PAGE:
Keeping all compost treatments equally moist was another concern. In order to keep the compost from becoming too moist, small air holes were poked in the sides of the soda bottles. The holes were meant not only to keep the composts from becoming too moist, but also to supply the worms with enough air to survive. It was also important that each of the compost treatments was exposed to the same lighting conditions. If some bottles had been in the shade and others in direct sunlight, conditions within them would not have been consistent. A shady counter top in a greenhouse was used to house the compost bottles. Periodically the bottles were randomly rearranged to ensure that no bottle was placed in what could have been an overly shady or bright spot for any longer than any of the other bottles. Similarly, the bottles were rearranged to make sure that no one bottle was exposed to more heat than any of the others. Finally, a constant ambient temperature was maintained within the greenhouse to ensure that conditions remained consistent for each compost treatment.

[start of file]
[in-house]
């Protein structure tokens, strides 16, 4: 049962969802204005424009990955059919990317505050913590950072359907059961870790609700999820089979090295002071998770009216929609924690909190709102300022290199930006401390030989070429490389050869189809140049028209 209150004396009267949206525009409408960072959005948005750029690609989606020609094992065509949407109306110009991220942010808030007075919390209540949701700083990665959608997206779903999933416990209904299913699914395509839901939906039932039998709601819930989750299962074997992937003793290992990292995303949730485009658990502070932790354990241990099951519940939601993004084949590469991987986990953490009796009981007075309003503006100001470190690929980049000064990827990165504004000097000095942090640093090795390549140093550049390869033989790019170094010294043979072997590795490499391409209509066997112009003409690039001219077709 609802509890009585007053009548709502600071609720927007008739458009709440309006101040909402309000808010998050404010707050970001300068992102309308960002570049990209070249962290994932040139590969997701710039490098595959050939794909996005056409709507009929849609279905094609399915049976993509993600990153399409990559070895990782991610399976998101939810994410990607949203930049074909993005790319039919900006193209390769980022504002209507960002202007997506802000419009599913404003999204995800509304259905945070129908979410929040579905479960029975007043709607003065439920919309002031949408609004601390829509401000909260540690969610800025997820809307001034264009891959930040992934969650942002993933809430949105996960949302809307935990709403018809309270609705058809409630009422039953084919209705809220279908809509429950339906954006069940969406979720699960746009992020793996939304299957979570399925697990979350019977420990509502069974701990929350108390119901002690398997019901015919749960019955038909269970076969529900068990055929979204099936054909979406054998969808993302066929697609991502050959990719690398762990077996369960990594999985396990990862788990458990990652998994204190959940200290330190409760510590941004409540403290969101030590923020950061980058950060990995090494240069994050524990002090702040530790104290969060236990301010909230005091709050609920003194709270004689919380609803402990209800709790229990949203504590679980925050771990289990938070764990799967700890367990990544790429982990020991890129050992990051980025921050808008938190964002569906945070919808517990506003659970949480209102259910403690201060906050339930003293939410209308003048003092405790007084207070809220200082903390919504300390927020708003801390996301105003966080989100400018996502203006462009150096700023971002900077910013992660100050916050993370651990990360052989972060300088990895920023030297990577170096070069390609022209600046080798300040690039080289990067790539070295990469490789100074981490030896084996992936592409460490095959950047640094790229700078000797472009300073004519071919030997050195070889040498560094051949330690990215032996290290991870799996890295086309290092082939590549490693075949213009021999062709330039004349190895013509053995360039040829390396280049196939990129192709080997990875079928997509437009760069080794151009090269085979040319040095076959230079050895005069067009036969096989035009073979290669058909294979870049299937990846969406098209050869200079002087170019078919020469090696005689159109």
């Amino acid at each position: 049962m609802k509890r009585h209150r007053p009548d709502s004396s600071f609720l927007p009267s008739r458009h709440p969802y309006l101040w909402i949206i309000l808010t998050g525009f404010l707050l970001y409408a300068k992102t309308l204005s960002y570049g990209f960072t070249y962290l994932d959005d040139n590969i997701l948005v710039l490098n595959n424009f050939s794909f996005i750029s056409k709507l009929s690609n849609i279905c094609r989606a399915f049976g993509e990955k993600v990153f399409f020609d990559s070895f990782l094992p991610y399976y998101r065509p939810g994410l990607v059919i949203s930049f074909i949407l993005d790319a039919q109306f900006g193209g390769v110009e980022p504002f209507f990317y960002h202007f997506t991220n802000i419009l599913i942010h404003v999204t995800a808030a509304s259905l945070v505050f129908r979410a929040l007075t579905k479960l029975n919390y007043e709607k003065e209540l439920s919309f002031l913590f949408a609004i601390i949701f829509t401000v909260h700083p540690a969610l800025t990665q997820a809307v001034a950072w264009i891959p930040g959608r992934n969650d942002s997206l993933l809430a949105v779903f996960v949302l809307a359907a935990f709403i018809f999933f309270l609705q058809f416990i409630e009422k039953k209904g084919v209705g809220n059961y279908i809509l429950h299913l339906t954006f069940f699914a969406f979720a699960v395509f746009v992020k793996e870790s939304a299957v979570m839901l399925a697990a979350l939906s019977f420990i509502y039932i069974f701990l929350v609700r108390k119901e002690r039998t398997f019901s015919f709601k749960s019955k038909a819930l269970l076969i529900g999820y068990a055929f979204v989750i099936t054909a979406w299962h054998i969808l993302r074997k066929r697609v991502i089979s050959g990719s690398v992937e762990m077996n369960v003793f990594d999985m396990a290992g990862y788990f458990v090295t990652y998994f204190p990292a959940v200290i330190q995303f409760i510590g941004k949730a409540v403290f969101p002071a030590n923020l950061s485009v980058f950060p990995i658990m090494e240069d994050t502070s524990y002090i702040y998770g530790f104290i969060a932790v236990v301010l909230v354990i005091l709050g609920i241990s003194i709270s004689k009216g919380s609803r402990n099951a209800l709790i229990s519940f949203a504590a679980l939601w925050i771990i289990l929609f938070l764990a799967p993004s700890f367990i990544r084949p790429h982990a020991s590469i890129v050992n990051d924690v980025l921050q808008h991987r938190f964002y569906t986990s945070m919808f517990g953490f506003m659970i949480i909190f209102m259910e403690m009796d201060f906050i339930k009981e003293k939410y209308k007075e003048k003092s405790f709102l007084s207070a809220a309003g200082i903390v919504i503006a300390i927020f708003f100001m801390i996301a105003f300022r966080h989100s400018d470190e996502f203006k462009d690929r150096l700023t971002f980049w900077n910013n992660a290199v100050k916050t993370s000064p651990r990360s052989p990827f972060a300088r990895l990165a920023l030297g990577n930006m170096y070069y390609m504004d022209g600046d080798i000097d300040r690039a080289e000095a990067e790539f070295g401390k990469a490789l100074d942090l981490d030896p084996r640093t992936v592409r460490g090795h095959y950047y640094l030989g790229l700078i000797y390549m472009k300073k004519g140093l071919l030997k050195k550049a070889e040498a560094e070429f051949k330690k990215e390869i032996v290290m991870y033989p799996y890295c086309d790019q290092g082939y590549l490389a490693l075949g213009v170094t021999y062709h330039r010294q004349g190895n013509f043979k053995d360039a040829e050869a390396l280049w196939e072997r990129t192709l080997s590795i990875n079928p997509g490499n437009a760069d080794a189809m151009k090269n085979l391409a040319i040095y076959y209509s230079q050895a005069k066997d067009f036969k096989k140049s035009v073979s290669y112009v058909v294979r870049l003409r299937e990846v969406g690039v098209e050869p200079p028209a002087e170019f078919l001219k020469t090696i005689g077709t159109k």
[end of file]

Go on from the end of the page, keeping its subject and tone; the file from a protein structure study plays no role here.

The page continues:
Several additional questions and concerns came up while the experiment was being planned and executed. Many of these concerns led to eventual changes in the experimental design. For example, it was impossible to weigh an entire compost bin without overloading the precise scale that was being used. The solution was to weigh 1.0 L of the compost at a time, instead of weighing the full 2.0 L soda bottle. This seemingly acceptable solution created yet another problem: when a 1.0 L volume of compost was weighted, it was actually not the weight but the density of the compost that was in effect being measured. This error was not realized until late in the data analysis process. As a result, a lot of work had to be redone. When these false weight measurements were eventually found to be useful as density measurements, the correct weights were extrapolated from two sets of numbers that were known to be correct: the depth readings and the newfound density measurements.